The even bigger realization I had was, now that we’re driving around the country and living in an RV, “We don’t live in Pennsylvania anymore.” The rules of that particular state didn’t need apply, unless we decided they should.
Over the next month, I taught Tristan to read. He picked up math incredibly quickly, even simple division and multiplication, at the age of 7. None of this was forced…if he didn’t seem interested in something, we didn’t cover it that day. I would spend an hour or two a day teaching him, far short of the usual 6 hour school days of public and private schools. He was doing so well, I even began struggling with what to teach.
Our travels lead us to places like National Parks’ Visitor Centers, state capital buildings, museums or just on trails through the forest. We learned about deciduous vs. evergreen trees first hand, literally leaves in hand. We studied history with displays of guns and relics right on display in front of us. No reading from books, just listening to museum caretakers or reading exhibits right in front of us. This type of schooling went on for the remainder of that first year, right through the summer break. Suddenly, school didn’t feel like something from which you needed to take a break. Tristan looked forward to it.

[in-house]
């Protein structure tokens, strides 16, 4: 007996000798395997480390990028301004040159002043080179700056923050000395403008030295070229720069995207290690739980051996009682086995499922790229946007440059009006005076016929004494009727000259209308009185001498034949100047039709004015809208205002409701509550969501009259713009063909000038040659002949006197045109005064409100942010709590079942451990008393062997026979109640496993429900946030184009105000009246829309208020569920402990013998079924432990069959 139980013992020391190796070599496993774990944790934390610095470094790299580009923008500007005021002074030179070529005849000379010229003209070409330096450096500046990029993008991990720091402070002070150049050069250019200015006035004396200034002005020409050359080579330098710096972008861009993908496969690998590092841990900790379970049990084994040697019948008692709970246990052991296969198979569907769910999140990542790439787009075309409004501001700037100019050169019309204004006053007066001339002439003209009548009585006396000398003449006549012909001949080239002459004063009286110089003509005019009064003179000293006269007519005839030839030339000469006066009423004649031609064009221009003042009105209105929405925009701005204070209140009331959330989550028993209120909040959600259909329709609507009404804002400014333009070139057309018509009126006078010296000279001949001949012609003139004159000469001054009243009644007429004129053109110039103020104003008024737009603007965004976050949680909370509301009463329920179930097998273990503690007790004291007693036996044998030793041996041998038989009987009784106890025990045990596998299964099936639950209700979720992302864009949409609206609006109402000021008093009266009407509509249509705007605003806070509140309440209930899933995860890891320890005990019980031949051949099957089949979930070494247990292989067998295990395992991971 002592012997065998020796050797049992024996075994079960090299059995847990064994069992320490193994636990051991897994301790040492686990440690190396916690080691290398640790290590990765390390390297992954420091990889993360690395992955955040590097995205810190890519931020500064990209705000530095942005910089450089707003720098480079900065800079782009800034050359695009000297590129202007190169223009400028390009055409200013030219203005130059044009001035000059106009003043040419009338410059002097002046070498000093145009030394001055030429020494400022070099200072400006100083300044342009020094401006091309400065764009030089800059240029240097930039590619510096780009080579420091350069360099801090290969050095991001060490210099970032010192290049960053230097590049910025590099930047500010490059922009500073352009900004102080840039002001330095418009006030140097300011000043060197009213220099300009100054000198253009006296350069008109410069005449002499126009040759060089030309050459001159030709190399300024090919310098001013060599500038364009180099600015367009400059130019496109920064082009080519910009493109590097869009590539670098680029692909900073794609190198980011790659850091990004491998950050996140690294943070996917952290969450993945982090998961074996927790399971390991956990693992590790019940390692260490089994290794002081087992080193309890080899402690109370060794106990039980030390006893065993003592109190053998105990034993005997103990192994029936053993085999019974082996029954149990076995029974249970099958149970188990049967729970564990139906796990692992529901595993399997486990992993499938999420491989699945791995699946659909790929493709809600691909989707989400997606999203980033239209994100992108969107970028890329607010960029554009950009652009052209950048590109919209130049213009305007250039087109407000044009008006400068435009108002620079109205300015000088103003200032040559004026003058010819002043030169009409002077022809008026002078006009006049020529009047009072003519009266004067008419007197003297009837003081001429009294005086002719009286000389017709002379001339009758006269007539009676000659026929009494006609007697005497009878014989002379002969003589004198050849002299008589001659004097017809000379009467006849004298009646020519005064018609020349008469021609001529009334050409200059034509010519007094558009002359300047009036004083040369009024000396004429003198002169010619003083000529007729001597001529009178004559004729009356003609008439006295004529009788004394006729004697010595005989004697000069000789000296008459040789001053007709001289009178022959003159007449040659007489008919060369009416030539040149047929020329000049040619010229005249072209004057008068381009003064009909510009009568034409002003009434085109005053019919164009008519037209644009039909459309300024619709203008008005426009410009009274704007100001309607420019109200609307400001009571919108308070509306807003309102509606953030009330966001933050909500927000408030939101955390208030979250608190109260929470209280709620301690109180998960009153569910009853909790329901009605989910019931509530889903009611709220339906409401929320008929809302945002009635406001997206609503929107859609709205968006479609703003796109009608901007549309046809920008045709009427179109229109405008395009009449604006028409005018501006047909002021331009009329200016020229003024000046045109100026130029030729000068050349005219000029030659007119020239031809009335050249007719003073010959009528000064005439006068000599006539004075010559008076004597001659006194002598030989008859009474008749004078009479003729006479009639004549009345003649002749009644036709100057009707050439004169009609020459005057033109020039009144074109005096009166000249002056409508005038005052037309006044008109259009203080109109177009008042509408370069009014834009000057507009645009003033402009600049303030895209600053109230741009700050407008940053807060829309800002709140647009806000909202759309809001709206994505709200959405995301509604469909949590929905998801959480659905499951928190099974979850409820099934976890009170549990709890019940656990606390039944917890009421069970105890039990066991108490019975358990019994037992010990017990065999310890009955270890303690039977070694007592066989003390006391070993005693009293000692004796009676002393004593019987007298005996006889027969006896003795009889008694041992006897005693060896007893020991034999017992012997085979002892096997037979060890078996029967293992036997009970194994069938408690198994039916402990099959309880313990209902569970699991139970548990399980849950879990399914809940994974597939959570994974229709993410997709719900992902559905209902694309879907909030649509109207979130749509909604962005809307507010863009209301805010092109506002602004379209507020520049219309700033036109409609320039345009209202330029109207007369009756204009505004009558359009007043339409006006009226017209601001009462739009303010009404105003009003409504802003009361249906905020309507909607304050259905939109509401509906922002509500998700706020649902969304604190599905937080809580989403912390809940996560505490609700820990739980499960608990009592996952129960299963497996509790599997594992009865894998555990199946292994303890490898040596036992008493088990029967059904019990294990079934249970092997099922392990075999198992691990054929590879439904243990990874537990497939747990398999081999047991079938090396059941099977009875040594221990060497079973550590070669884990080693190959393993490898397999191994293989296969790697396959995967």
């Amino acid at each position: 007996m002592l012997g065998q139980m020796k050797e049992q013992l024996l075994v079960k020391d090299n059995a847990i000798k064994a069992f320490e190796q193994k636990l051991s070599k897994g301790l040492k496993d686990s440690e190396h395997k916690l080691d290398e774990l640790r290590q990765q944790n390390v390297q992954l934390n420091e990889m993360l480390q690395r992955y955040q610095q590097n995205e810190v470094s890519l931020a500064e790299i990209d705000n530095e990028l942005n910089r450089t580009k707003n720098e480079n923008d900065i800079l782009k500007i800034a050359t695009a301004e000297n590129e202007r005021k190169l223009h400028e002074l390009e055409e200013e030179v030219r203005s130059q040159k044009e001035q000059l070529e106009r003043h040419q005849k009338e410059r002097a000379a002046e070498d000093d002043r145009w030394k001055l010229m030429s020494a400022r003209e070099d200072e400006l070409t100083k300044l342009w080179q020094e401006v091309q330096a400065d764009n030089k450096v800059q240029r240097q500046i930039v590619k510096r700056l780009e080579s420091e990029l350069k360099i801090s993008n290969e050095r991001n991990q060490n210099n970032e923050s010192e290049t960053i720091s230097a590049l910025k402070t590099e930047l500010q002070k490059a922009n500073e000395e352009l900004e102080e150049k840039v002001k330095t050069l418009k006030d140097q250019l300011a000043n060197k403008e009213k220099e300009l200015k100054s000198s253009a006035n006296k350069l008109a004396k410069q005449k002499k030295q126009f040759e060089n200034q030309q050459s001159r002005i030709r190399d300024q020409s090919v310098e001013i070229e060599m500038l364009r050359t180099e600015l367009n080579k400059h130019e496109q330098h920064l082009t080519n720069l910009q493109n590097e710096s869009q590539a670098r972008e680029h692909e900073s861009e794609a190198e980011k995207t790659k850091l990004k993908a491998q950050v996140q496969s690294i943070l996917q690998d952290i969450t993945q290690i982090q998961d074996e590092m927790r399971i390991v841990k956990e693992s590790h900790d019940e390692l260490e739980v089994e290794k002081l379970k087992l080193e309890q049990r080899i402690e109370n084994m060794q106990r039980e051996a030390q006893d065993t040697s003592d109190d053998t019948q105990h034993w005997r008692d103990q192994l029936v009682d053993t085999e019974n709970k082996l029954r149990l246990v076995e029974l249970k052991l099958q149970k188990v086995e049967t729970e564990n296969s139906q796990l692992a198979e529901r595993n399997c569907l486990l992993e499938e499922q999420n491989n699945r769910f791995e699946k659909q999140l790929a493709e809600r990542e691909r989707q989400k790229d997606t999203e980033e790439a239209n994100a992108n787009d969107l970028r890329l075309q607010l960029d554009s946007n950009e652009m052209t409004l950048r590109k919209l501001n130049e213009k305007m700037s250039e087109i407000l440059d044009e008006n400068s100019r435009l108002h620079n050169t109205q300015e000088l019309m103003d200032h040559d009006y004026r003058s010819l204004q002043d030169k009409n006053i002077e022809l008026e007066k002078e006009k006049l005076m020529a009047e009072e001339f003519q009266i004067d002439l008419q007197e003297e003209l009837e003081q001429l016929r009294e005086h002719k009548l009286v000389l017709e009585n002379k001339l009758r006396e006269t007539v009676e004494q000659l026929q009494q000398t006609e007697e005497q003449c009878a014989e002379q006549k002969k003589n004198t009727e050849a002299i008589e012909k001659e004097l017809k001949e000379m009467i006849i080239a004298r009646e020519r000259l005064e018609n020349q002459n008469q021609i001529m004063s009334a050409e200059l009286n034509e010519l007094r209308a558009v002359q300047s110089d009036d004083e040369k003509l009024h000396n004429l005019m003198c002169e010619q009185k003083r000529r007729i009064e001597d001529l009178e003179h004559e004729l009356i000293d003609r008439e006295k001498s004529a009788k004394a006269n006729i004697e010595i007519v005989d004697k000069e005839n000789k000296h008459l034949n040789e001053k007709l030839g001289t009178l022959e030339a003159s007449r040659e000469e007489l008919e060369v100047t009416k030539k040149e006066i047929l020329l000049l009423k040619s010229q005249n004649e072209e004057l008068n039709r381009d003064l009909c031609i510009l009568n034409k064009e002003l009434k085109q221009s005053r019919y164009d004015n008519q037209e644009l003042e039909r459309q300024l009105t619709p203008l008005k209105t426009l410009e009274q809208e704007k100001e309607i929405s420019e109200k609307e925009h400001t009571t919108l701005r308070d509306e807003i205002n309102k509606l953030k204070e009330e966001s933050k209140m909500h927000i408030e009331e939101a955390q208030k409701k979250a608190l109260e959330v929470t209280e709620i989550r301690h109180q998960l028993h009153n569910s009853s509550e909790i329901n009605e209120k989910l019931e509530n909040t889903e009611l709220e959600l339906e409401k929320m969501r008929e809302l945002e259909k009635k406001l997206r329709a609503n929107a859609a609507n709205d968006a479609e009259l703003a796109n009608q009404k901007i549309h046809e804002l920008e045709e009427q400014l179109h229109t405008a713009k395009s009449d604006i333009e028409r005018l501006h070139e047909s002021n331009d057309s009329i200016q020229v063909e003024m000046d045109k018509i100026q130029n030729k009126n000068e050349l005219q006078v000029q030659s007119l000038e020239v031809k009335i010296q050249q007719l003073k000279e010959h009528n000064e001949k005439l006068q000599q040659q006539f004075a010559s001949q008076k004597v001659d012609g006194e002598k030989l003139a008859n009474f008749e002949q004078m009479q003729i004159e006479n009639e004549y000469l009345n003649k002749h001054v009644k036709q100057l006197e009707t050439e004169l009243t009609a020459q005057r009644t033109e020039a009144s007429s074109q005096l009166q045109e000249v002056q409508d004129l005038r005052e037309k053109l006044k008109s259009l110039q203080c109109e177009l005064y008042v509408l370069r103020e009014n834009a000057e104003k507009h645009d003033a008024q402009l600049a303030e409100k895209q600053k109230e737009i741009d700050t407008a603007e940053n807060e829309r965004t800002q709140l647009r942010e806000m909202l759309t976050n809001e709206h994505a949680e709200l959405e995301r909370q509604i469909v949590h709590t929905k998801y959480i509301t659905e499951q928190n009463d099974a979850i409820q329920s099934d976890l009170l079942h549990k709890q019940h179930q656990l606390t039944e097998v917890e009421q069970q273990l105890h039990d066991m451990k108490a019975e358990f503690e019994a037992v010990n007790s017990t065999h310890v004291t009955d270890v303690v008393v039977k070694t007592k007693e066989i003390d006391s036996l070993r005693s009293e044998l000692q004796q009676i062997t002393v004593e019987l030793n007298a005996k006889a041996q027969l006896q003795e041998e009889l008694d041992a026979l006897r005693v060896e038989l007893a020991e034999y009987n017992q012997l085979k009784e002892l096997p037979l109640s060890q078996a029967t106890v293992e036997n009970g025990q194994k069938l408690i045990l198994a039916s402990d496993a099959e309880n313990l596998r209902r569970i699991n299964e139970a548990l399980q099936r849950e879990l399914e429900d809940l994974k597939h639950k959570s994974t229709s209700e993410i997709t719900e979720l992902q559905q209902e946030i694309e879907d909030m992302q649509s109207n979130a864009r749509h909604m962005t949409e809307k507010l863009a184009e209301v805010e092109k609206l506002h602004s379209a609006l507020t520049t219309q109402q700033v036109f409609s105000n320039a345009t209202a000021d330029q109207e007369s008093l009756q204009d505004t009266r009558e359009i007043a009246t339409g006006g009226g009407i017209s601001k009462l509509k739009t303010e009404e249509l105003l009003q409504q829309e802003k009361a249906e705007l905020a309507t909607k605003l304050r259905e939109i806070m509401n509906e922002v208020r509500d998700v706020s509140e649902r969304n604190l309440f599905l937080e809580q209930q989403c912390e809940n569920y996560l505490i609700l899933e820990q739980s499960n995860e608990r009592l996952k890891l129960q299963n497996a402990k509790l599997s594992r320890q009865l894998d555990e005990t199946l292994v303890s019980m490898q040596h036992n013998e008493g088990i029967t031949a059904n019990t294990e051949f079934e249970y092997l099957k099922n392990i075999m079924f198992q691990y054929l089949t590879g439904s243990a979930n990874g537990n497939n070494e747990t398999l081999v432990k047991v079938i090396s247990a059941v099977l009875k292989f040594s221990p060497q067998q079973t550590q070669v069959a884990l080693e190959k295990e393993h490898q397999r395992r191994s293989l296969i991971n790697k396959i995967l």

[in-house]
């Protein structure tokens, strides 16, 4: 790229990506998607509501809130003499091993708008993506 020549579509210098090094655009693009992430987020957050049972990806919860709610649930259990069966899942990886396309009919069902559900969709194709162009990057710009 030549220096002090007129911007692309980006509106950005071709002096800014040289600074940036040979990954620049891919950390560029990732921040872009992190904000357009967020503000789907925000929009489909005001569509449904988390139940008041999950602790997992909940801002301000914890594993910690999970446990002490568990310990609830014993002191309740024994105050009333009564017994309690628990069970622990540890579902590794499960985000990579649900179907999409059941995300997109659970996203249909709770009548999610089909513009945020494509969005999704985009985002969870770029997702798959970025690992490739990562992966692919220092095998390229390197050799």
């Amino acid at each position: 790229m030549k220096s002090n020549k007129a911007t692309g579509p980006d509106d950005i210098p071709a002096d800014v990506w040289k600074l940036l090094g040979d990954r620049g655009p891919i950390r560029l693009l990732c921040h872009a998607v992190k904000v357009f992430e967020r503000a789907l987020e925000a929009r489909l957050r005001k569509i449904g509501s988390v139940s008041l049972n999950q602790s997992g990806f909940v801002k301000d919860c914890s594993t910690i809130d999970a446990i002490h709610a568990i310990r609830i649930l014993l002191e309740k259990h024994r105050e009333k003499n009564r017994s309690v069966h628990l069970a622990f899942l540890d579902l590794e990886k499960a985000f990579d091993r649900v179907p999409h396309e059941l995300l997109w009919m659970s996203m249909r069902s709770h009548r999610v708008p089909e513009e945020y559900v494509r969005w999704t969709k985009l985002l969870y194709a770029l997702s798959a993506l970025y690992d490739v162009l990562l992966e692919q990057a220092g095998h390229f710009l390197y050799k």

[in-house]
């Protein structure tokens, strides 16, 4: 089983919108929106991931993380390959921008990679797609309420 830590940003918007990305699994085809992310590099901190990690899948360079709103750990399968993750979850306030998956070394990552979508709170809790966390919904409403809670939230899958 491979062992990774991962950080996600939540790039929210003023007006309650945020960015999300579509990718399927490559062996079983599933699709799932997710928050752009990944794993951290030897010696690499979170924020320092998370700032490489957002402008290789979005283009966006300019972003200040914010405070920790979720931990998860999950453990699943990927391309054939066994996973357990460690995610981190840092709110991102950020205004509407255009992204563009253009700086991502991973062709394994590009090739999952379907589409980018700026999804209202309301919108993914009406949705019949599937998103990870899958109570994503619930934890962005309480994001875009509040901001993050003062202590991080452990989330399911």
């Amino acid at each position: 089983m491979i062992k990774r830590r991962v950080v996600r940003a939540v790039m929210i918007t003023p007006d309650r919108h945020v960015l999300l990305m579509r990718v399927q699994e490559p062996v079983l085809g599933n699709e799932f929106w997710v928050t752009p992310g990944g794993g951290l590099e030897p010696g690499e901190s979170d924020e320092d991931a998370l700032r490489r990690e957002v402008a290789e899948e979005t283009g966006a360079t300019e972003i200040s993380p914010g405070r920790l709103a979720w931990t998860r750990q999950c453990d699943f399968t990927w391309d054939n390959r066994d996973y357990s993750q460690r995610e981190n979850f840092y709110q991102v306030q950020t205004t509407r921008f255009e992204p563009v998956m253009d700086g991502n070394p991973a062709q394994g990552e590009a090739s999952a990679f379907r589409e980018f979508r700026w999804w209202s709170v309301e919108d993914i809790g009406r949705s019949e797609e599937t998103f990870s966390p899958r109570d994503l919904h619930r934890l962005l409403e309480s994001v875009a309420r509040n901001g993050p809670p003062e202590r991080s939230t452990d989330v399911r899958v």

Then we ditched the RV and “upgraded” to our much smaller 1978 Volkswagen Bus. The reasons for doing this were largely practical: you can camp deeper in the forest, pull up to any gas station, and find parking in any restaurant parking lot with a tiny VW Bus. Not so much in a 27’ RV.